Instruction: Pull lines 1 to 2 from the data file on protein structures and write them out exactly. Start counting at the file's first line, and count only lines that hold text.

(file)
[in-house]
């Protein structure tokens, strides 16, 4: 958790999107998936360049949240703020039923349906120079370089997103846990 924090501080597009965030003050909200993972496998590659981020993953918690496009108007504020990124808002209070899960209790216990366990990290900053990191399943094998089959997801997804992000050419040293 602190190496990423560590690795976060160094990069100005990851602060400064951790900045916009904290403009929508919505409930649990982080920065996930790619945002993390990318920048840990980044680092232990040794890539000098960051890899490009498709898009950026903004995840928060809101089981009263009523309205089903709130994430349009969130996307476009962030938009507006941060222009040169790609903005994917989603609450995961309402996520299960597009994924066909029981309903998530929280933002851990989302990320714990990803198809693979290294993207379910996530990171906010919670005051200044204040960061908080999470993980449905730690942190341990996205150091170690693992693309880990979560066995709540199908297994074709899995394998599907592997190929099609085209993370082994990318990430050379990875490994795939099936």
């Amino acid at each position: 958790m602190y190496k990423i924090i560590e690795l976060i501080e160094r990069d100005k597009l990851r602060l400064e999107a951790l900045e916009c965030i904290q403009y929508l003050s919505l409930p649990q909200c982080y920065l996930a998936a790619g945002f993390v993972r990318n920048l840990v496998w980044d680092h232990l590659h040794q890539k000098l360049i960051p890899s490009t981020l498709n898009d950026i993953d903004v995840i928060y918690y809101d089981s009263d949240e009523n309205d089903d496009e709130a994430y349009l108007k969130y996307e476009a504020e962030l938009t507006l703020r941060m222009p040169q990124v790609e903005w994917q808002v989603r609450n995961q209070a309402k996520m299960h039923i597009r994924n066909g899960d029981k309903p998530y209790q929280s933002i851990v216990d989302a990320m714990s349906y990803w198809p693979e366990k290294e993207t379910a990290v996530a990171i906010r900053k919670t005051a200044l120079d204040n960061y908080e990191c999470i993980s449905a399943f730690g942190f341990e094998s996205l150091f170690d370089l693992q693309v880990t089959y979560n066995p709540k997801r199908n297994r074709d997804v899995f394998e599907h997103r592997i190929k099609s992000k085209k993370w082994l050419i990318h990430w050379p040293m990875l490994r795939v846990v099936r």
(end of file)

[in-house]
């Protein structure tokens, strides 16, 4: 958790999107998936360049949240703020039923349906120079370089997103846990 924090501080597009965030003050909200993972496998590659981020993953918690496009108007504020990124808002209070899960209790216990366990990290900053990191399943094998089959997801997804992000050419040293 602190190496990423560590690795976060160094990069100005990851602060400064951790900045916009904290403009929508919505409930649990982080920065996930790619945002993390990318920048840990980044680092232990040794890539000098960051890899490009498709898009950026903004995840928060809101089981009263009523309205089903709130994430349009969130996307476009962030938009507006941060222009040169790609903005994917989603609450995961309402996520299960597009994924066909029981309903998530929280933002851990989302990320714990990803198809693979290294993207379910996530990171906010919670005051200044204040960061908080999470993980449905730690942190341990996205150091170690693992693309880990979560066995709540199908297994074709899995394998599907592997190929099609085209993370082994990318990430050379990875490994795939099936």